I am a teacher. There. I said it. I have finally accepted the title along with all the other judgmental stereotypes about my salary that coincide with it. Furthermore, I have miraculously found a way to survive my first year teaching because I am currently more than halfway through my second.
*Where’s my “I Survived My First Year Teaching” t-shirt?*.
I guess it really was too much to ask for because as a teacher, you learn to do many things for free. True story. [totally not trying to throw any hints…or am I?] . Being a teacher is not for the faint of heart. The teachers I work side by side with everyday are literally the most amazing people in the world. I have never encountered so many selfless individuals as where I am currently teaching.
These people dedicate their lives to changing lives, and for that they all have my utmost respect. Yeah, we may complain everyday about how we wish things were different; like a longer lunch, not having to be on duty, a never ending supply of paper in the copy machine, more time to plan, or for the STAAR test to completely eradicate itself off the face of the earth (#SorryNotSorry), but unfortunately…we love what we do.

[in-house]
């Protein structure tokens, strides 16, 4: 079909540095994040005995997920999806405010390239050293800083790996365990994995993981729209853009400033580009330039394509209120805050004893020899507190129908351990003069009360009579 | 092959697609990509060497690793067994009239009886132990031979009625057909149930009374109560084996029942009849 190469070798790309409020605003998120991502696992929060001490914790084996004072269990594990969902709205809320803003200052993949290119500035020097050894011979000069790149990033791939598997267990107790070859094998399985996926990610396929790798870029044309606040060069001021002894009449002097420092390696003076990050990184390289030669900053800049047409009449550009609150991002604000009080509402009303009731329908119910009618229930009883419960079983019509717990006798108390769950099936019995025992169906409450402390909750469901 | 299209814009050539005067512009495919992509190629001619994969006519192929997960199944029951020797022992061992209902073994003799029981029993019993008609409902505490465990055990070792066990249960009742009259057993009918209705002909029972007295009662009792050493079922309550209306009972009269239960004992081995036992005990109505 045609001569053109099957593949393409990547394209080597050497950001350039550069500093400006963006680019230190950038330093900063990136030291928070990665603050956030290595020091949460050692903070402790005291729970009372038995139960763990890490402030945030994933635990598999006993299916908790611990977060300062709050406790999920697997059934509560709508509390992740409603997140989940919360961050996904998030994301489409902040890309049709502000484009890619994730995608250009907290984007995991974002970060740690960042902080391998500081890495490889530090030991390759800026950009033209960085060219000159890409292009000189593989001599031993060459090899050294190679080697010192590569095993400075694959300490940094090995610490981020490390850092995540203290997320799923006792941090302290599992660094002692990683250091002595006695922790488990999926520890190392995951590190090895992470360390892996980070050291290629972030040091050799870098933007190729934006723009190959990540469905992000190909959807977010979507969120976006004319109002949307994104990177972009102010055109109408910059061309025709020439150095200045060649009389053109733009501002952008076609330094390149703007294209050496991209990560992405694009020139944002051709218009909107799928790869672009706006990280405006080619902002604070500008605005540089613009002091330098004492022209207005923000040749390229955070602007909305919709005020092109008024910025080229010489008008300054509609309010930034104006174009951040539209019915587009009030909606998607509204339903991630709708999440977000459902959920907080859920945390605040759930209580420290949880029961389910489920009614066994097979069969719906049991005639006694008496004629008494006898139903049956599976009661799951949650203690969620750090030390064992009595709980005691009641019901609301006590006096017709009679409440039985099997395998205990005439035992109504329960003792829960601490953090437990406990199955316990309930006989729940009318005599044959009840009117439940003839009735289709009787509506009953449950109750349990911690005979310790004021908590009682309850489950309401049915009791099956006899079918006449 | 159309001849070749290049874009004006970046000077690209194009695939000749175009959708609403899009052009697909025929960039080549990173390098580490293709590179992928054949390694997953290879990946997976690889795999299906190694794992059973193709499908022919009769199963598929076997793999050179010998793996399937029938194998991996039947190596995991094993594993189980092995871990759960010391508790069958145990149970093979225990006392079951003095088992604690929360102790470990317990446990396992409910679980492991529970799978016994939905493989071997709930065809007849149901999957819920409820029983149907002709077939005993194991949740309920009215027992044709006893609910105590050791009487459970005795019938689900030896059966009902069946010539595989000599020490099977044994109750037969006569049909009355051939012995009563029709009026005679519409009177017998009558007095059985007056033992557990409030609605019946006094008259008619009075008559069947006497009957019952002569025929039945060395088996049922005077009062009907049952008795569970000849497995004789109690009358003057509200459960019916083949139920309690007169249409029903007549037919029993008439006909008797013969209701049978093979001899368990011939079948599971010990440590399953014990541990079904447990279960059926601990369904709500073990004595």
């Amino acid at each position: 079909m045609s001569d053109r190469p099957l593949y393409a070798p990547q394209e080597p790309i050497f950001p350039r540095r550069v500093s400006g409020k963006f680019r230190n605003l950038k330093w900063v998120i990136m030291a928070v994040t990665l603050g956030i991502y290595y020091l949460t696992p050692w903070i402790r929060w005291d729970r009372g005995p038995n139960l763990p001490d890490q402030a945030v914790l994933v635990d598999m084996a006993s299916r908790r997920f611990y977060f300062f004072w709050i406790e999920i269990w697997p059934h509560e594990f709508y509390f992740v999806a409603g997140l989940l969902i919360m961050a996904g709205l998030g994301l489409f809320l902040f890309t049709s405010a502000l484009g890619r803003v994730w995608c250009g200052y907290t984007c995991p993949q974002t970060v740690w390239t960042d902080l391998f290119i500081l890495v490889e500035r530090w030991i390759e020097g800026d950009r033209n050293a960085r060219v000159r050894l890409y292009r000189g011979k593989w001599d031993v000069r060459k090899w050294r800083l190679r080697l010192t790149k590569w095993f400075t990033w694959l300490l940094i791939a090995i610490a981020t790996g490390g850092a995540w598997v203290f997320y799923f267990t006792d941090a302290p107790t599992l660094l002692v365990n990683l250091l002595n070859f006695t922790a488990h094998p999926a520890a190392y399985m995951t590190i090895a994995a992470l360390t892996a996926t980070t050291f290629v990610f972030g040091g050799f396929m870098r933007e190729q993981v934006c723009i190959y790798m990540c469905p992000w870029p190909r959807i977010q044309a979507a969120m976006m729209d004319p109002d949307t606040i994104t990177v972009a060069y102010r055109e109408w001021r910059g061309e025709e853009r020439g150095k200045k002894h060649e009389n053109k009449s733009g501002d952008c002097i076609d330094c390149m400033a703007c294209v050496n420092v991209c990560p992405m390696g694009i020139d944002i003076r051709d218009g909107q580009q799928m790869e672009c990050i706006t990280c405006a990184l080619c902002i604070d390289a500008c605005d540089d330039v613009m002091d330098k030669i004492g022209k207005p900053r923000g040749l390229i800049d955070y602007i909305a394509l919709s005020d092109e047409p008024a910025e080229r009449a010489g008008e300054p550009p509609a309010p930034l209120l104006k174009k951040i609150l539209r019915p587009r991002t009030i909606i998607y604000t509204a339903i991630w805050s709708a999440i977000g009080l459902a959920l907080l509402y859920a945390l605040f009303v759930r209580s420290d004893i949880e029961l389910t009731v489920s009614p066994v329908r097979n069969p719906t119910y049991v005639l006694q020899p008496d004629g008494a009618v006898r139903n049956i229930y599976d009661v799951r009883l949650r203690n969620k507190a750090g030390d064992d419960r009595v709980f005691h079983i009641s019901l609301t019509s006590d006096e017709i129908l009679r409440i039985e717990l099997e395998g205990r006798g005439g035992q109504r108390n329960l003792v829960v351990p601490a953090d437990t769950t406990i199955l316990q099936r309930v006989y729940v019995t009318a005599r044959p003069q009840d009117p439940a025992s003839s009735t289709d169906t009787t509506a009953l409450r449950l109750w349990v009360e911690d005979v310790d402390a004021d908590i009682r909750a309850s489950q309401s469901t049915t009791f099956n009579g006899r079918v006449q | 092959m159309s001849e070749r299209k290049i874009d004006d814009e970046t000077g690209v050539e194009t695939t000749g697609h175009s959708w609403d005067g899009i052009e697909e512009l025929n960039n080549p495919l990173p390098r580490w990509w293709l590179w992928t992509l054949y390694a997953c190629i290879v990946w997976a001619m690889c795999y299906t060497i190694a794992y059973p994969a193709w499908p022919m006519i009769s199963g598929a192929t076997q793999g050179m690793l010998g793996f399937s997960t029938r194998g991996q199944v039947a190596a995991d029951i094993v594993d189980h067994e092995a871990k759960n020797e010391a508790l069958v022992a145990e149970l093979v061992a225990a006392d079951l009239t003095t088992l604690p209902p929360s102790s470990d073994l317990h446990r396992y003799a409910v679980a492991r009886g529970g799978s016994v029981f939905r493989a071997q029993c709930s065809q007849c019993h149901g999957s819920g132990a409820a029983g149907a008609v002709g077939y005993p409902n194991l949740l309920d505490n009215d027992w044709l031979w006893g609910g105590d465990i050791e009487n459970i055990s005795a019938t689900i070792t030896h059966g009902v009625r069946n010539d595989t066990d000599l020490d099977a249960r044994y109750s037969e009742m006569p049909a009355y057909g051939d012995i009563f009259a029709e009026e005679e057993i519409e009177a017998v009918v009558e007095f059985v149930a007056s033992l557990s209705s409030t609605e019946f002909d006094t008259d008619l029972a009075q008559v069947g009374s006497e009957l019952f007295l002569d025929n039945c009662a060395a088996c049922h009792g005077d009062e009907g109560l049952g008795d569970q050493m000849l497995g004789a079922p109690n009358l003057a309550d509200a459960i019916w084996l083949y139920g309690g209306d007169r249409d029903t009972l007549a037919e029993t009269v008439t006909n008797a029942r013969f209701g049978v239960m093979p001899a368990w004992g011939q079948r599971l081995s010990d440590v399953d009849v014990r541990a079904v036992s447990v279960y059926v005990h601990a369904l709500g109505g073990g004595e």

It is a special kind of love.
It is this love that fuels our teacher cars in the morning to help us get out of bed when we feel like binge watching something on Netflix for a week, or when trying to decide whether to eat or grade because there is no in between. This love drives us to stay up at odd hours of the night when we are trying to come up with creative ways for our students to understand difficult concepts (and even the not so difficult concepts that for some reason can’t seem to stick in their heads). It is the little subtle hints from our students showing that we are making an impact in their lives that give us that last bit of energy to keep fighting the good fight. And even though they drive us near to mental breakdowns every now and then, we still love them.
If you are a teacher, just know that you are appreciated! Don’t be discouraged because you are not seeing immediate results. We are planting seeds, and seeds take time to grow. We have to remember that we can only do so much for them. It is up to the student to water and nurture these seeds that we have planted. They can either choose to to grow or stay with “ungrown” potential for the rest of their lives. Once the seed has been planted, we can only continuously encourage them to water it.
Toodles My Noodles!